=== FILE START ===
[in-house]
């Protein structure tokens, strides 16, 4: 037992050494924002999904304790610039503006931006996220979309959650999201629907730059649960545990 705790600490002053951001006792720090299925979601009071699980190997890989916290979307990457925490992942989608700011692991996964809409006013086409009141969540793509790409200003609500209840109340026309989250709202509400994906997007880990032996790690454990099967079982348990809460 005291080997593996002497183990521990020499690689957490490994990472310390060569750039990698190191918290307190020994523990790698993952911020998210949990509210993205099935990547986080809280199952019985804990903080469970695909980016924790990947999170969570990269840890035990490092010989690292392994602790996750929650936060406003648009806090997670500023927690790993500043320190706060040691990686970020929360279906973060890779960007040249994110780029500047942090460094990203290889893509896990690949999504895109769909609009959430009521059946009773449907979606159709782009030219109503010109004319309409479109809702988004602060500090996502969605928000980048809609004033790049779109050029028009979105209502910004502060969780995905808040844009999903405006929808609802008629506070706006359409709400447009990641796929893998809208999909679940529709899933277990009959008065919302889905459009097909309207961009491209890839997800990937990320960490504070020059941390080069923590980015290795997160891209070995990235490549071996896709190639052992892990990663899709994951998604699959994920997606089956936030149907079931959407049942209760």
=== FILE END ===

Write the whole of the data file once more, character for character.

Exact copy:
[in-house]
């Protein structure tokens, strides 16, 4: 037992050494924002999904304790610039503006931006996220979309959650999201629907730059649960545990 705790600490002053951001006792720090299925979601009071699980190997890989916290979307990457925490992942989608700011692991996964809409006013086409009141969540793509790409200003609500209840109340026309989250709202509400994906997007880990032996790690454990099967079982348990809460 005291080997593996002497183990521990020499690689957490490994990472310390060569750039990698190191918290307190020994523990790698993952911020998210949990509210993205099935990547986080809280199952019985804990903080469970695909980016924790990947999170969570990269840890035990490092010989690292392994602790996750929650936060406003648009806090997670500023927690790993500043320190706060040691990686970020929360279906973060890779960007040249994110780029500047942090460094990203290889893509896990690949999504895109769909609009959430009521059946009773449907979606159709782009030219109503010109004319309409479109809702988004602060500090996502969605928000980048809609004033790049779109050029028009979105209502910004502060969780995905808040844009999903405006929808609802008629506070706006359409709400447009990641796929893998809208999909679940529709899933277990009959008065919302889905459009097909309207961009491209890839997800990937990320960490504070020059941390080069923590980015290795997160891209070995990235490549071996896709190639052992892990990663899709994951998604699959994920997606089956936030149907079931959407049942209760």